Winter Squash - A Rainbow of Colors
TEXARKANA, Ark. –
When you see winter squash, you may see the colors of the rainbow, including deep green, orange, russet and even chartreuse. Winter squash is a fruit worth getting to know for more than its decorative purpose. Instead of just admiring them for their beauty, get to know their names. Experiment with them in recipes and add beauty as well as taste to your winter table.
Winter squash are easy to prepare and, with the exception of spaghetti squash, most can be used interchangeably in recipes, although they may not all taste alike.
The flesh, textures, aromas and flavors vary as widely as their colors and shapes. Spices that work well with most includes: nutmeg, cinnamon, allspice, cloves, curry and sage. Most squash can be baked, boiled, mashed, pureed, steamed, simmered, or stuffed.
Some common varieties that you will find in local supermarkets and farmers markets include acorn, butternut, hubbard, Turkish turbin and spaghetti squash. Let’s look at them closer.
Acorn squash, is small, dark green and acorn-shaped with deep ridges. The deep seed cavity is ideal for stuffing. An average-size acorn squash is just the right size for two people. The dark green shell changes to orange during storage. It’s probably the most popular and familiar winter squash.
Butternut squash is pear shaped with a long neck. It’s smooth, thin, light tan skin is easy to peel. The interior orange flesh has a fine texture and sweet flavor. It cooks quickly and is excellent for baking. They weigh from one-half to 3 pounds.
Hubbard squash has a large football-shape. It has hard, thick, lumpy skin and may weigh as much as 20 pounds. Skin color may be deep or pale green, blue, or orange. Its shape is fat, with a round middle and tapered ends. The deep orange flesh has a smooth texture, rich flavor, and is very high in vitamin A.
Turkish Turban is a colorful squash, having bright orange rind with deep green, white and yellow splashes. It looks like a flattened pumpkin and is attractive baked whole.
Spaghetti is oval shaped, pale yellow, with flesh that comes out in spaghetti-like strings when cooked. Blimp-shaped spaghetti squash makes a great substitute for pasta. This is the only squash that cannot be used interchangeably with others in most recipes, due to its unique strands.
When choosing squash to prepare, it should be heavy for its size and the rinds should feel thick and hard with no soft spots. Tender skin indicates it was picked too soon. If it’s lightweight, it indicates that the insides have begun to dry out. Rinds should be dull, not shiny.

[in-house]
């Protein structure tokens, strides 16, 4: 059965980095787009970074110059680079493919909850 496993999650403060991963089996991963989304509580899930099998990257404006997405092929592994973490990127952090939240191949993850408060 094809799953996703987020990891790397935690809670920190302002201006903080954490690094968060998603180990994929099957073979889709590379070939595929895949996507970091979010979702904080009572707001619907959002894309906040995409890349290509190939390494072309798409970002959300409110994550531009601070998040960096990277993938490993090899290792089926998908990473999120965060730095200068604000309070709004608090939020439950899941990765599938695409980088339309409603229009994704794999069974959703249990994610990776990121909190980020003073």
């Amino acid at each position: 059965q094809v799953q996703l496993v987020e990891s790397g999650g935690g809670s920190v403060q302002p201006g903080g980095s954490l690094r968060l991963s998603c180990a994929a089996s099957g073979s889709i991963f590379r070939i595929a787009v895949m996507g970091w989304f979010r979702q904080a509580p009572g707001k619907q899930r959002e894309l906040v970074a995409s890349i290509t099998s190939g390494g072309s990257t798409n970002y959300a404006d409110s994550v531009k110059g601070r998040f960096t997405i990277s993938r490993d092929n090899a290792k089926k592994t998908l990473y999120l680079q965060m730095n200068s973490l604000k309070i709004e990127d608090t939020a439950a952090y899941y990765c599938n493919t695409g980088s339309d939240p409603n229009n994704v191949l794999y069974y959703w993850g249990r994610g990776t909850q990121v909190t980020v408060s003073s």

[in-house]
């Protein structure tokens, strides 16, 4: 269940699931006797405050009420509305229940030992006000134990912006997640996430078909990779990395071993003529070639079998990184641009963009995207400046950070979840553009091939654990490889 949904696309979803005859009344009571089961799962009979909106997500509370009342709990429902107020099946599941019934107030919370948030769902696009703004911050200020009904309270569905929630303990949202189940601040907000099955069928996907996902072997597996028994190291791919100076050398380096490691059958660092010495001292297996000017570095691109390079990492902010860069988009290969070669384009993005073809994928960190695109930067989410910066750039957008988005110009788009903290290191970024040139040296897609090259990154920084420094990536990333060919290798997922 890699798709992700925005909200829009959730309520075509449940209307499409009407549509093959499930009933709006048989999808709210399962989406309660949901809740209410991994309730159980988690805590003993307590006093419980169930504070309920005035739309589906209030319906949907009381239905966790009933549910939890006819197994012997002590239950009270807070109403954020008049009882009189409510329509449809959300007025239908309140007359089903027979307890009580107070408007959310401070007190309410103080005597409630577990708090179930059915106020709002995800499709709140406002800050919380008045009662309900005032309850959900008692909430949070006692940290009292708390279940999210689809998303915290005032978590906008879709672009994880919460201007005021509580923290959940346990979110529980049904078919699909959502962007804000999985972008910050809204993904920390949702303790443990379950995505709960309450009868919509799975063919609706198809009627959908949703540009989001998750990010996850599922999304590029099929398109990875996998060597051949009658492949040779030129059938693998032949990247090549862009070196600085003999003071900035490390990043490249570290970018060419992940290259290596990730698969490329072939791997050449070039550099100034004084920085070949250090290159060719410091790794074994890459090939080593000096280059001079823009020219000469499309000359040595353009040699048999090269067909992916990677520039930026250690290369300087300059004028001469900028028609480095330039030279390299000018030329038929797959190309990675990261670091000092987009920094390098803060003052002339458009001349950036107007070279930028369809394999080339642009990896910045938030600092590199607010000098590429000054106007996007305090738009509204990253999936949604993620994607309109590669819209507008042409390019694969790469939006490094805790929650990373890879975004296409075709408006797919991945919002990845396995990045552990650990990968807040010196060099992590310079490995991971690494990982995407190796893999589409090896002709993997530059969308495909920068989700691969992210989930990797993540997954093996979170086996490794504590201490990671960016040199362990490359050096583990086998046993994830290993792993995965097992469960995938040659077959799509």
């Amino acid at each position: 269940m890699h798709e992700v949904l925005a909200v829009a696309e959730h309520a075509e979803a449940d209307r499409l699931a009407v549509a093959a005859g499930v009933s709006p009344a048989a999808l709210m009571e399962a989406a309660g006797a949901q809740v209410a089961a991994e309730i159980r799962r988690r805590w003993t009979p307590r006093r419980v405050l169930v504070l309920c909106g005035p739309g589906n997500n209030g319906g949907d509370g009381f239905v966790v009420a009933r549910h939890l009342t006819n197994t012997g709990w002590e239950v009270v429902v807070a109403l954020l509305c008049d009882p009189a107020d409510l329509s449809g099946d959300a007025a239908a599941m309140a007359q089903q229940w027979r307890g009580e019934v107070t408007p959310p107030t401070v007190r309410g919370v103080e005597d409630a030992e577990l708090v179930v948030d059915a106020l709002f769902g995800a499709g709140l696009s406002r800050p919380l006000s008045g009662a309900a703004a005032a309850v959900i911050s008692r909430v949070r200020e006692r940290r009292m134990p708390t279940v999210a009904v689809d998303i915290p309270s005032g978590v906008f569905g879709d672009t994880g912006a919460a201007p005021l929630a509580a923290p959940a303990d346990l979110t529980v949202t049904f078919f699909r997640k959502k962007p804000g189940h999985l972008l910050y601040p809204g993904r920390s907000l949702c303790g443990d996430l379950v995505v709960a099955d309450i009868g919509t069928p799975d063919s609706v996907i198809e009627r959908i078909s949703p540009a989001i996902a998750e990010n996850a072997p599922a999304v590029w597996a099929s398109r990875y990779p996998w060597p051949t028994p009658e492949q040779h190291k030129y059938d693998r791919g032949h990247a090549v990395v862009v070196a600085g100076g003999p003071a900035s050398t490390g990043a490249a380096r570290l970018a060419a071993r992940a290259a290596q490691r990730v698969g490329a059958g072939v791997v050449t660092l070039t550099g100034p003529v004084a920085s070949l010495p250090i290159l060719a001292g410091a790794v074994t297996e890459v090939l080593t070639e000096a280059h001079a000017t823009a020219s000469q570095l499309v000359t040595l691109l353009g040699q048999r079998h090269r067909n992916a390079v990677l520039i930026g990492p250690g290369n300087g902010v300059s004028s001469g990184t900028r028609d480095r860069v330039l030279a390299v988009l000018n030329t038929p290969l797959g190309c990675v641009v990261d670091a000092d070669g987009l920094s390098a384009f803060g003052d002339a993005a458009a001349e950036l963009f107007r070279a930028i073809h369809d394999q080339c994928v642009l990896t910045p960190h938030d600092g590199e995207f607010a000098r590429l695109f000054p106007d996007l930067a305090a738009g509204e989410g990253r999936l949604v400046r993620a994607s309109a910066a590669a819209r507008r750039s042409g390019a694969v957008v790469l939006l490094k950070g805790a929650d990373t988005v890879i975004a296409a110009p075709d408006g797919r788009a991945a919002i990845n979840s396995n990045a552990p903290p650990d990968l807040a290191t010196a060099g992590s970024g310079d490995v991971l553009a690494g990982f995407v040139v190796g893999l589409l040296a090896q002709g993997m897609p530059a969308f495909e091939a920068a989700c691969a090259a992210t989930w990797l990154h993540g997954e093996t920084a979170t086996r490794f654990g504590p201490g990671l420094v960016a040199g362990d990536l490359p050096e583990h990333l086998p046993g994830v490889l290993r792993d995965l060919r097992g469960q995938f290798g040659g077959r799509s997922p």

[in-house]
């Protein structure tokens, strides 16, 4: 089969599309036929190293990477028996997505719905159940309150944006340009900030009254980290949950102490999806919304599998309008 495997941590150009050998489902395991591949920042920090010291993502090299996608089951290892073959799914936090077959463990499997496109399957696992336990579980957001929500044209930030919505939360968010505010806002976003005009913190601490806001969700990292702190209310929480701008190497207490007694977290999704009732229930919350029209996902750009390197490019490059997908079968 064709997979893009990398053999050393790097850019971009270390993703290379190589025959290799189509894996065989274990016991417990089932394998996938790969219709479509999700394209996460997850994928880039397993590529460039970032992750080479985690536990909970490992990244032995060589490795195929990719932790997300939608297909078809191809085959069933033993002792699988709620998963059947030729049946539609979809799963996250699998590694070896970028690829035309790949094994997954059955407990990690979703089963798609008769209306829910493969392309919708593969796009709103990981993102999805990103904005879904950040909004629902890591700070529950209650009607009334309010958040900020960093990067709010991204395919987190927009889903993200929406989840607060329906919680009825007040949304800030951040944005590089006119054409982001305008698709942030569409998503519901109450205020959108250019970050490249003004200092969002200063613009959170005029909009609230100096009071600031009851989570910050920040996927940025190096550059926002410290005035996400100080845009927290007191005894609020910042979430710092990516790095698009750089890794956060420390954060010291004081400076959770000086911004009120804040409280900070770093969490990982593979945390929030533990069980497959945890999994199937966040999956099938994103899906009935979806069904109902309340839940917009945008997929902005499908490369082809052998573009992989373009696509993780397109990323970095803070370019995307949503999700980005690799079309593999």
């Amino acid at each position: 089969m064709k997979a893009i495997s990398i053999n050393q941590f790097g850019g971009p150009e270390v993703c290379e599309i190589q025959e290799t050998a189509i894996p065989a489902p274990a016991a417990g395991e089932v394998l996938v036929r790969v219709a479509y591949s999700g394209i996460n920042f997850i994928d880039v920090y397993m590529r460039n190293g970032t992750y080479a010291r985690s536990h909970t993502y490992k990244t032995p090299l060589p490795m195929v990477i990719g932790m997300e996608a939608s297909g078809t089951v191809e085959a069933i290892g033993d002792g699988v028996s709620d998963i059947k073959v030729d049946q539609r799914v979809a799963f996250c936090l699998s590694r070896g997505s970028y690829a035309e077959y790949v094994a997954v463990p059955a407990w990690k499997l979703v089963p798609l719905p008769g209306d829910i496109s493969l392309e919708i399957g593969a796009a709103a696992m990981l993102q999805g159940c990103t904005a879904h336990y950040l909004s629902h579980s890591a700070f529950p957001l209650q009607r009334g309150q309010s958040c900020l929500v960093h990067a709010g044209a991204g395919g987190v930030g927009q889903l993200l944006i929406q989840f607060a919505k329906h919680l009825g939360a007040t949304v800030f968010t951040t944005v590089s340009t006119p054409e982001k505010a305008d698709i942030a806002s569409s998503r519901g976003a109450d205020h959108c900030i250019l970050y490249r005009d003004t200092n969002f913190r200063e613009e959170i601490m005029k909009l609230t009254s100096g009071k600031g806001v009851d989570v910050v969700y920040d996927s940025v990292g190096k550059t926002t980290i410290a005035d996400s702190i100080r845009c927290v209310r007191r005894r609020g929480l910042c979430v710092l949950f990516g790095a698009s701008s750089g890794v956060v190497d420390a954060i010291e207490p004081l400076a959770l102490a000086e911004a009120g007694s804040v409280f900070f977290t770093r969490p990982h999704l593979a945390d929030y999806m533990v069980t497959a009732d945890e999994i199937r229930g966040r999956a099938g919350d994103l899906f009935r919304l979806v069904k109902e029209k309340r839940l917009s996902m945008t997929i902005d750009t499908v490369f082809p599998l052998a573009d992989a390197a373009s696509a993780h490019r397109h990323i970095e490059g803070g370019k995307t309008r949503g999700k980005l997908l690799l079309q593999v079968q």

Plan to include winter squash in your menu. Try a new recipe such as Baked Butternut Squash with Apples and Maple Syrup. It is loaded in fiber with the squash, apples, and currants, plus is sweetened by natural maple syrup. Your family may enjoy it so much, you will want to include it in your Thanksgiving menu.
For more information, contact the Miller County Extension Office, 870-779-3609 or visit us in room 215 at the Miller County Courthouse. We're online at firstname.lastname@example.org, on Facebook at UAEXMillerCountyFCS/CarlaHaleyHadley, on Twitter @MillerCountyFCS or on the web at uaex.edu/Miller.
Baked Butternut Squash with Apples and Maple Syrup
2 3/4 pounds butternut squash (about 2 medium), peeled, quartered lengthwise, seeded, cut crosswise into one-fourth inch thick slices (about 6 cups)
2 pounds medium-size Granny Smith apples, peeled, quartered, cored, cut crosswise into one-fourth inch thick slices (about 6 cups)
3/4 cup dried currants
freshly grated nutmeg
3/4 cup pure maple syrup
1/4 cup butter, cut into pieces
1 1/2 tablespoons fresh lemon juice
Salt and pepper to taste
Preheat oven to 350 degrees. Cook squash in large pot of boiling water until almost tender, about 3 minutes. Drain well. Combine squash, apples and currants in 13x9x2 inch glass baking dish. Season generously with nutmeg, salt and pepper. Combine maple syrup, butter and lemon juice in heavy small saucepan. Whisk over low heat until butter melts. Pour syrup over squash mixture and toss to coat evenly.
Bake until squash and apples are tender, stirring occasionally, about 1 hour. Cool 5 minutes. (Can be made one day ahead. Cover with foil; chill. Rewarm covered in 350-degree oven for about 30 minutes.)
By Carla Haley-Hadley
The Cooperative Extension Service
U of A System Division of Agriculture
Media Contact: Carla Haley-Hadley
U of A Division of Agriculture
Cooperative Extension Service
400 Laurel Street, Suite 215 Texarkana AR 71854
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